The next paper (Campbell, 1990) has little fresh on ants, but the most recent (Campbell, 1994) reported studies on the 13 ha block which enabled the associations between Tetramorium aculeatum, Crematogaster clariventris and "Pheidole megacephala" (which was used as name of convenience for all closely related Pheidole species, as with Strickland, 1951a) to be closely examined. The combination was investigated particularly because of earlier evidence that Tetramorium aculeatum was frequently found as a co-dominant with one or both of the others. After the whole block survey (Campbell, 1984), ten spatially separated plots were selected with trees supporting all combinations of the three ant species and no other dominants. The plots were divided between heavy shade (by Terminalia ivorensis) and no shade. Sampling again was by branch removal from trees selected using a non-biased procedure. Mealybugs, coccids and psyllids were recorded but not aphids. Stictococcus sjostedti was the most abundant Homopteran but was almost totally absent when Crematogaster clariventris was not present and was negatively associated with "Pheidole megacephala". Planococcoides njalensis was the most numerous mealybug (47% of the total Pseudococcidae) but tended to be at its most common when "Pheidole megacephala" was present and was negatively associated with Tetramorium aculeatum. Planococcus citri (43% of the total Pseudococcidae) was more widespread but not obviously associated with any combination of the ants, although its numbers were higher when "Pheidole megacephala" ants were present, and it was negatively associated with Tetramorium aculeatum. A psyllid, Mesohomotoma tessmanni Aulmann (sometimes known as Tyora tessmani) also was widespread and abundant, no association was found with the ants although it was most abundant when all three ants were present.
Campbell concluded that his results confirmed those of Strickland (1951b). He differed from Leston (1973) and Majer (1976a) (who both had suggested that encouragement of Tetramorium aculeatum would help lower swollen shoot incidence by reducing vector numbers), arguing that it was the absence of mealybugs which made conditions unfavourable for the other saccarophilic dominants. In such conditions which tended also to be poorly growing trees, often resulting from heavy shade, Tetramorium aculeatum did not have to compete. The demonstration by Majer (1976a) that it spread on to trees from which other dominants had been removed added weight to the argument that the species is not strongly competitive.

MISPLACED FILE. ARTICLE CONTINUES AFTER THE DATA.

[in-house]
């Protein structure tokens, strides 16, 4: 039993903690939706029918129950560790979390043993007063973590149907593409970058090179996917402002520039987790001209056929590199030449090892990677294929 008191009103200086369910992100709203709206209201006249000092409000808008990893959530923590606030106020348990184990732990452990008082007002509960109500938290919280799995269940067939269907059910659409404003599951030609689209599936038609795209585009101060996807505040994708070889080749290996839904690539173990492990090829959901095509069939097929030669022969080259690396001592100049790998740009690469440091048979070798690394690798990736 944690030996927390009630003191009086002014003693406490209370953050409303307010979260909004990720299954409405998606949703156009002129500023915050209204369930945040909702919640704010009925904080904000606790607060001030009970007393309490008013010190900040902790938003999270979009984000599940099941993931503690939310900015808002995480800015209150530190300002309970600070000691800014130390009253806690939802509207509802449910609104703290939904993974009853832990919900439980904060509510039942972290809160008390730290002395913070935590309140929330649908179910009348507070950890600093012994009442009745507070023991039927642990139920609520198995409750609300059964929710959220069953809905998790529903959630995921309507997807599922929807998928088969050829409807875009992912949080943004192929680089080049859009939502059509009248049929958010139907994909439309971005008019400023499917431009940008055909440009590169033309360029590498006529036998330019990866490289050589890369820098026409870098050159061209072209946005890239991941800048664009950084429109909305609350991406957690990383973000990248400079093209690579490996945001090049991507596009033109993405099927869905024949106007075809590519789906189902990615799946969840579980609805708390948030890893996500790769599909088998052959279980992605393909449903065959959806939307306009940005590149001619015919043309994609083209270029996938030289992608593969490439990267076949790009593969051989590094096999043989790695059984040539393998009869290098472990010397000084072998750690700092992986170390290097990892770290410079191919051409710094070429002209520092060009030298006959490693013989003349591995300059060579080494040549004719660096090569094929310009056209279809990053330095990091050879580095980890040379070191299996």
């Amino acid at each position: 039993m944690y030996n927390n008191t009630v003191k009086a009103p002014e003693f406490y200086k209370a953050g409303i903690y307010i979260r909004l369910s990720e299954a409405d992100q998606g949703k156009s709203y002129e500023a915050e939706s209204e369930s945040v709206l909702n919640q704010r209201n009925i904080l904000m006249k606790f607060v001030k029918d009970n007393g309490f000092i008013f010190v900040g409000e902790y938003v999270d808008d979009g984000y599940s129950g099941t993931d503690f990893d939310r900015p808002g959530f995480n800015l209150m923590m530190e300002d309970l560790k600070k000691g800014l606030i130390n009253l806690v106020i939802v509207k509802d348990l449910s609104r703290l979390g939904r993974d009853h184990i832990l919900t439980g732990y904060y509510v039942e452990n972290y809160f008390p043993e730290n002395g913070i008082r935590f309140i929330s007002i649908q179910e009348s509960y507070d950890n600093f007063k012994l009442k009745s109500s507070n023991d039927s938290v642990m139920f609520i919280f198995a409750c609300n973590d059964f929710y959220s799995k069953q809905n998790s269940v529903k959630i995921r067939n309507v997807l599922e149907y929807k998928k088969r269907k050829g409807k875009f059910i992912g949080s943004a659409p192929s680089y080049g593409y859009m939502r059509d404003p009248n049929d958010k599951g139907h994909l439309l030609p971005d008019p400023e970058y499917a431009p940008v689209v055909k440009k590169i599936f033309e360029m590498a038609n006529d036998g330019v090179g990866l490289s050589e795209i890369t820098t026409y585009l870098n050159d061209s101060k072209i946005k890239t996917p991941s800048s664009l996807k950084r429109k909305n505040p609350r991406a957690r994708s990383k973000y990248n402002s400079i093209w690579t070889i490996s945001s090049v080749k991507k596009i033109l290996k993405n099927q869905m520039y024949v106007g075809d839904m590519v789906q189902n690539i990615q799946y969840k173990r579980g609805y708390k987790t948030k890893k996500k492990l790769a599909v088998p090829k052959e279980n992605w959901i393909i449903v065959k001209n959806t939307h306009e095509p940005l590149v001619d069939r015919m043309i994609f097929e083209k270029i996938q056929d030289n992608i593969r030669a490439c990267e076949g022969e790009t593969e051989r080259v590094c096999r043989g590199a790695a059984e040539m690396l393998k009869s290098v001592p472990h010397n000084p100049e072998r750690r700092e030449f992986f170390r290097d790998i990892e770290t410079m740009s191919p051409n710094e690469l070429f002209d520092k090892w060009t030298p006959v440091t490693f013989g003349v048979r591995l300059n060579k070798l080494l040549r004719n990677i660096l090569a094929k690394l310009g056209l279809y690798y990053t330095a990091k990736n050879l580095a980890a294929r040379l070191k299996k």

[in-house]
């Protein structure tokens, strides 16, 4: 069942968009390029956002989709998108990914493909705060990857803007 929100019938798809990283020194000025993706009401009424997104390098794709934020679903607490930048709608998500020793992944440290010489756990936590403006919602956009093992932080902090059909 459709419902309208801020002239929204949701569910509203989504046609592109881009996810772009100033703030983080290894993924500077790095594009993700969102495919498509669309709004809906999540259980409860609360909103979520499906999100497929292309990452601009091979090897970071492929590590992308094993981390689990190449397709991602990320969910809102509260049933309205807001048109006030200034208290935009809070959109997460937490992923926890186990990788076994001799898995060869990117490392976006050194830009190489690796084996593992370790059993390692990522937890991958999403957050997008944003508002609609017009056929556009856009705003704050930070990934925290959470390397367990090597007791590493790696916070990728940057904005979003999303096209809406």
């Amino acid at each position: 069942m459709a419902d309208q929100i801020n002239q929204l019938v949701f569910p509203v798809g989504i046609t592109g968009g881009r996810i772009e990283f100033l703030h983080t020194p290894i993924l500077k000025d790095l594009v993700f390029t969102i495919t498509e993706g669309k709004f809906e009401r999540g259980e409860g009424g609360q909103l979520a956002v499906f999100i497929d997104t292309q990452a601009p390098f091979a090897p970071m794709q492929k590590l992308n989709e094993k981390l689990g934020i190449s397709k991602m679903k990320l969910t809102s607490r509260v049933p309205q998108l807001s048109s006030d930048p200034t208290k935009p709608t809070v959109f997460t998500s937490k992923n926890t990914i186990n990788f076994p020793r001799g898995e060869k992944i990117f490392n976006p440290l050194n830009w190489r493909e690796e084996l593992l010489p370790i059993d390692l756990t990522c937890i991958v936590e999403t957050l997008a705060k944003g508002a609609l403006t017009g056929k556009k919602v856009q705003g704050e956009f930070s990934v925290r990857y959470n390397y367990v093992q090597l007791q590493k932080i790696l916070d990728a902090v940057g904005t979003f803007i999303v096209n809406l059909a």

This study by Robert Belshaw and Barry Bolton was not a study of the mosaic but an investigation of the ant populations of the leaf litter layer in primary forest (14 areas), secondary forest (10 areas) and cocoa plantations (10 farms), during the period December 1991 and November 1992. Almost all the sampling was of leaf litter, with examination of soil samples at three sites. Because the important habitat, especially for nesting, of dead wood on the ground was not examined, it was not a complete study of the terrestrial ant fauna. In the first paper, it was found that the three habitats did not differ significantly either in species composition or in species richness. Similarly the geographic separation of the sites, scattered across the forest zone, did not appear to show any great effect on species distribution. The sites are shown in Map 1.
The second paper has the merit, however, of bringing some quantitative information on the leaf litter populations. At each site an area of about 1000m² was defined, within which ten 1m² quadrats were placed. On a single occasion, all the leaf litter in each quadrat was collected and ants extracted using a Winkler bag. The ants were pooled to form a single total for each site. From all sites and samples, a grand total of 43,824 ants in 197 species and 47 genera were recognised. All these are included in the Species list. Three species were found only in the soil samples and 18 species were felt to be "tourists", either being arboreal species foraging on the ground or Camponotus species, which forage on the surface rather than within the leaf litter.
|Mosaics - Introduction||
©1998, 2003 - Brian Taylor CBiol FSB FRES
11, Grazingfield, Wilford, Nottingham, NG11 7FN, U.K.